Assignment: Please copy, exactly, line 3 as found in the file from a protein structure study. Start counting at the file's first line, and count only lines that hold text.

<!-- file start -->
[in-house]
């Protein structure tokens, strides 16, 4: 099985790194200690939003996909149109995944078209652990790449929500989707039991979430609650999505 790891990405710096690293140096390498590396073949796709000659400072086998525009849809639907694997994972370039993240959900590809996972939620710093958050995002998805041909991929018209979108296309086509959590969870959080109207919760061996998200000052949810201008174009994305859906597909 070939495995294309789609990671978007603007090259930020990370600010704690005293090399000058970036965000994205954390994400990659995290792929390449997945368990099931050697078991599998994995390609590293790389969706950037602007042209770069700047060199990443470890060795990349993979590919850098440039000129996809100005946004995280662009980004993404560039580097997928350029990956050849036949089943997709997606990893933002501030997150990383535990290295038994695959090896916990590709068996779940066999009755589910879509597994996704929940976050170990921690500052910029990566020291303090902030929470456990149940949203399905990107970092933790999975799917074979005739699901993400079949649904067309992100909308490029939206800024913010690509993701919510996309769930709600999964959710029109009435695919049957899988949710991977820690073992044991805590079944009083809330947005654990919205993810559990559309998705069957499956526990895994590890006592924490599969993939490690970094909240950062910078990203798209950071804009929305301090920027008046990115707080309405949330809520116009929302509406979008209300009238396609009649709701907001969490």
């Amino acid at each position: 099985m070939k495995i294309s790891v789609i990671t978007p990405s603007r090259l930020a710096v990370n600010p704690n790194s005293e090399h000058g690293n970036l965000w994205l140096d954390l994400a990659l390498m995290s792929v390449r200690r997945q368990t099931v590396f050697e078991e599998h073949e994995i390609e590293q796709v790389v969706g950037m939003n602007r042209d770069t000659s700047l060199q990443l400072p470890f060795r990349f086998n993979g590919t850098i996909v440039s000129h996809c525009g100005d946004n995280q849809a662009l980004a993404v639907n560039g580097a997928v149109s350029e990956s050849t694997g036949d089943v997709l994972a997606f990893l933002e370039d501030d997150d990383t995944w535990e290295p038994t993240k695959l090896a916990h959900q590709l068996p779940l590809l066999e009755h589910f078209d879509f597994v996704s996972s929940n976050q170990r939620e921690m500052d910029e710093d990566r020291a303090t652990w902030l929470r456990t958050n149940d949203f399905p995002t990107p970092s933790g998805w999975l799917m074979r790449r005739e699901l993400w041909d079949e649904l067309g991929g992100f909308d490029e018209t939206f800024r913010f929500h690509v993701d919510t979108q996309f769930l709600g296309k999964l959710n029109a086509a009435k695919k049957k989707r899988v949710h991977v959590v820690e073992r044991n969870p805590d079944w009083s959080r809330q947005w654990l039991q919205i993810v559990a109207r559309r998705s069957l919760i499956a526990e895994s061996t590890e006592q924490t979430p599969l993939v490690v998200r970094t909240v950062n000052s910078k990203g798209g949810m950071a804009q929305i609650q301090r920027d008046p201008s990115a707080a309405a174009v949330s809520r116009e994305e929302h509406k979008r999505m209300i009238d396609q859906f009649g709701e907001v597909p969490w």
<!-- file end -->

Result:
């Amino acid at each position: 099985m070939k495995i294309s790891v789609i990671t978007p990405s603007r090259l930020a710096v990370n600010p704690n790194s005293e090399h000058g690293n970036l965000w994205l140096d954390l994400a990659l390498m995290s792929v390449r200690r997945q368990t099931v590396f050697e078991e599998h073949e994995i390609e590293q796709v790389v969706g950037m939003n602007r042209d770069t000659s700047l060199q990443l400072p470890f060795r990349f086998n993979g590919t850098i996909v440039s000129h996809c525009g100005d946004n995280q849809a662009l980004a993404v639907n560039g580097a997928v149109s350029e990956s050849t694997g036949d089943v997709l994972a997606f990893l933002e370039d501030d997150d990383t995944w535990e290295p038994t993240k695959l090896a916990h959900q590709l068996p779940l590809l066999e009755h589910f078209d879509f597994v996704s996972s929940n976050q170990r939620e921690m500052d910029e710093d990566r020291a303090t652990w902030l929470r456990t958050n149940d949203f399905p995002t990107p970092s933790g998805w999975l799917m074979r790449r005739e699901l993400w041909d079949e649904l067309g991929g992100f909308d490029e018209t939206f800024r913010f929500h690509v993701d919510t979108q996309f769930l709600g296309k999964l959710n029109a086509a009435k695919k049957k989707r899988v949710h991977v959590v820690e073992r044991n969870p805590d079944w009083s959080r809330q947005w654990l039991q919205i993810v559990a109207r559309r998705s069957l919760i499956a526990e895994s061996t590890e006592q924490t979430p599969l993939v490690v998200r970094t909240v950062n000052s910078k990203g798209g949810m950071a804009q929305i609650q301090r920027d008046p201008s990115a707080a309405a174009v949330s809520r116009e994305e929302h509406k979008r999505m209300i009238d396609q859906f009649g709701e907001v597909p969490w």